Economics: Troubling 2016 Budget/Debt Results
At the end of January the Ministry of Finance released preliminary data on the public finances for year-end 2016. The data pose many points of concern, and from various angles.
It confirmed a considerable rise in financial investment (170.1%) primarily resulting from the Energy Ministry's injection of assets into Pemex and electric power utility CFE to strengthen the state-owned firms’ financial health and lower their labor liabilities.
The accounts as of year-end 2016 also make clear the federal government’s inability to date to comply with the 164.1 billion pesos in spending cuts that the administration itself had argued were necessary; for the year, government spending surpassed by 20.8% the lowered levels it had announced and even by 9.5% after adding in financial investment results.
The branches that in absolute terms (in millions of pesos) overspent the most relative to the adjusted budget were Communications and Transport (+36.7 bn pesos), Public Education (+24.1 bn), Finance and Public Credit (+19.1 bn), and the Ministry of the Interior (+13.9 bn). The branches that underspent relative to the spending levels that were authorized following the adjustment were Social Development (Sedesol) (-3.1 bn pesos) and Health (-1.8 bn), both of which are ministries related to fighting poverty and social insecurity.
Due to the government’s incapacity to fully implement its own cuts and the effect of a weakened peso, net public sector debt continued to spiral higher in 2016, with that red column of the ledger swelling from 42.8% of GDP in 2015 to 47.9% in 2016.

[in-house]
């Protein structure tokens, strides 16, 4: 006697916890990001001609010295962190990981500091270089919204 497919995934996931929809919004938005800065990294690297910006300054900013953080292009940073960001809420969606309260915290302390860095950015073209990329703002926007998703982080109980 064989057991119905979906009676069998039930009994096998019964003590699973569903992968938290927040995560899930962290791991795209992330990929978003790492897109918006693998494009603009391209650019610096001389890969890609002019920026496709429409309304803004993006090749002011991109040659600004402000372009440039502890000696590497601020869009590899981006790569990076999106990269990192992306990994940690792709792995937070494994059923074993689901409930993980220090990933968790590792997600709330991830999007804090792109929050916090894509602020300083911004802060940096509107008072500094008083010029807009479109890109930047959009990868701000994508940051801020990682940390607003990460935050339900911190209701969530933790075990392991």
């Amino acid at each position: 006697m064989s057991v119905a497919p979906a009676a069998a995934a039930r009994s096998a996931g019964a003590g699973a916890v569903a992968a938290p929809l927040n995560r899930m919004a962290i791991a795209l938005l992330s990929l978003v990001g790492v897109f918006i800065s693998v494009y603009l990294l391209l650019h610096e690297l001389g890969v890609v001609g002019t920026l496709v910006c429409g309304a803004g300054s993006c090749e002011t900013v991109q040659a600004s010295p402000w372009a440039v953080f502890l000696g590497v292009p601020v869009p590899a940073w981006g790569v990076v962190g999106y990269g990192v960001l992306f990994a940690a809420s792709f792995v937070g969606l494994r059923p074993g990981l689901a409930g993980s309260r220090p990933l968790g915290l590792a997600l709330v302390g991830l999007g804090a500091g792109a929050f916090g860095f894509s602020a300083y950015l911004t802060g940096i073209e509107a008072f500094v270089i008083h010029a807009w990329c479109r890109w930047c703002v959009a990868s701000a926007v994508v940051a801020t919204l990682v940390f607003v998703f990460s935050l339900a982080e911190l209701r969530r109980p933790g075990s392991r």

In this week’s Economic Outlook we analyze the public finance results for full-year 2016, which point to weaknesses as the country faces the challenging panorama of 2017.
On a related note, last Thursday Banco de México decided to raise its benchmark interbank lending rate by 50 basis points. The central bank rate now stands at 6.25%.
With this tightening move, the Central Bank seeks to keep inflation expectations from contaminating price formation in the Mexican economy and to anchor those same inflation expectations, which have risen considerably in recent weeks, keeping in mind the current confluence of an adverse external environment and transitory shocks on the level of relative prices.
Economies from around the world, and especially emerging ones, are feeling the effects of the uncertainty regarding which fiscal, immigration and trade policies the new administration in the United States will ultimately adopt and whether they will effectively tighten financial liquidity, and both international trade and foreign direct investment flows.
Financial market volatility has intensified, and especially in Mexico beginning in January 2017, as investors sensed heightened risk related to economic ties between Mexico and the United States.
In its most recent monetary policy report, Banco de México spoke of a further deterioration of risks to both domestic economic growth and inflation.
As evidence of such pressures, a report released last week showed that consumer prices in Mexico had risen 1.70% in January compared to December and by 4.72% compared to January 2015. A major hike in the price of gasoline and an extension of the uptrend of recent months in goods inflation did the most to push the headline rate higher.
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